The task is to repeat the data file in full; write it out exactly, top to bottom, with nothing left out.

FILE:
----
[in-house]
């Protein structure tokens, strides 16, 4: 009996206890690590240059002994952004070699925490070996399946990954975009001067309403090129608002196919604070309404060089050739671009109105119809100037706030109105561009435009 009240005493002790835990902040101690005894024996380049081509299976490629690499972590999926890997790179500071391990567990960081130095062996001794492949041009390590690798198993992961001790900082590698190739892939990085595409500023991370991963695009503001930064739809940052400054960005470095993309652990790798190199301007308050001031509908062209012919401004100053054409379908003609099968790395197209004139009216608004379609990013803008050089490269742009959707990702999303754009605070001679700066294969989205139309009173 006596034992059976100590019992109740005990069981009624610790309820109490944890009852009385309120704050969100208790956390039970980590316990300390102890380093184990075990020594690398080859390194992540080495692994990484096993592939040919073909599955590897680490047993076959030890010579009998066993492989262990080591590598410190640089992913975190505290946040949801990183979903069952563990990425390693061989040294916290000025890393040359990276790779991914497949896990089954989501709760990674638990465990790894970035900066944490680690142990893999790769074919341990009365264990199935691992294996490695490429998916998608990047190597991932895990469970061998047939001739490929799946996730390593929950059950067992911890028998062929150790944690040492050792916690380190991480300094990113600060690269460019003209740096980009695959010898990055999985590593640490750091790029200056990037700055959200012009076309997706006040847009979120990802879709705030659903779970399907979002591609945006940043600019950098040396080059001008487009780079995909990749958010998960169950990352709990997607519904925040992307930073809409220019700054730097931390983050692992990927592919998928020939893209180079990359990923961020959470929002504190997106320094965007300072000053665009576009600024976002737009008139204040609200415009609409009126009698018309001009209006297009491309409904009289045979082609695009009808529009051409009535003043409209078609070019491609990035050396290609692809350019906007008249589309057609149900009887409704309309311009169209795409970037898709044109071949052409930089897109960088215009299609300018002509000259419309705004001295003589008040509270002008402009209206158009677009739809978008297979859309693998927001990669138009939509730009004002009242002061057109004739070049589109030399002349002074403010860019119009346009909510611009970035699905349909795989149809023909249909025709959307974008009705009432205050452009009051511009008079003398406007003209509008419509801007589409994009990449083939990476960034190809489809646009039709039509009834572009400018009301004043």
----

[in-house]
């Protein structure tokens, strides 16, 4: 009996206890690590240059002994952004070699925490070996399946990954975009001067309403090129608002196919604070309404060089050739671009109105119809100037706030109105561009435009 009240005493002790835990902040101690005894024996380049081509299976490629690499972590999926890997790179500071391990567990960081130095062996001794492949041009390590690798198993992961001790900082590698190739892939990085595409500023991370991963695009503001930064739809940052400054960005470095993309652990790798190199301007308050001031509908062209012919401004100053054409379908003609099968790395197209004139009216608004379609990013803008050089490269742009959707990702999303754009605070001679700066294969989205139309009173 006596034992059976100590019992109740005990069981009624610790309820109490944890009852009385309120704050969100208790956390039970980590316990300390102890380093184990075990020594690398080859390194992540080495692994990484096993592939040919073909599955590897680490047993076959030890010579009998066993492989262990080591590598410190640089992913975190505290946040949801990183979903069952563990990425390693061989040294916290000025890393040359990276790779991914497949896990089954989501709760990674638990465990790894970035900066944490680690142990893999790769074919341990009365264990199935691992294996490695490429998916998608990047190597991932895990469970061998047939001739490929799946996730390593929950059950067992911890028998062929150790944690040492050792916690380190991480300094990113600060690269460019003209740096980009695959010898990055999985590593640490750091790029200056990037700055959200012009076309997706006040847009979120990802879709705030659903779970399907979002591609945006940043600019950098040396080059001008487009780079995909990749958010998960169950990352709990997607519904925040992307930073809409220019700054730097931390983050692992990927592919998928020939893209180079990359990923961020959470929002504190997106320094965007300072000053665009576009600024976002737009008139204040609200415009609409009126009698018309001009209006297009491309409904009289045979082609695009009808529009051409009535003043409209078609070019491609990035050396290609692809350019906007008249589309057609149900009887409704309309311009169209795409970037898709044109071949052409930089897109960088215009299609300018002509000259419309705004001295003589008040509270002008402009209206158009677009739809978008297979859309693998927001990669138009939509730009004002009242002061057109004739070049589109030399002349002074403010860019119009346009909510611009970035699905349909795989149809023909249909025709959307974008009705009432205050452009009051511009008079003398406007003209509008419509801007589409994009990449083939990476960034190809489809646009039709039509009834572009400018009301004043």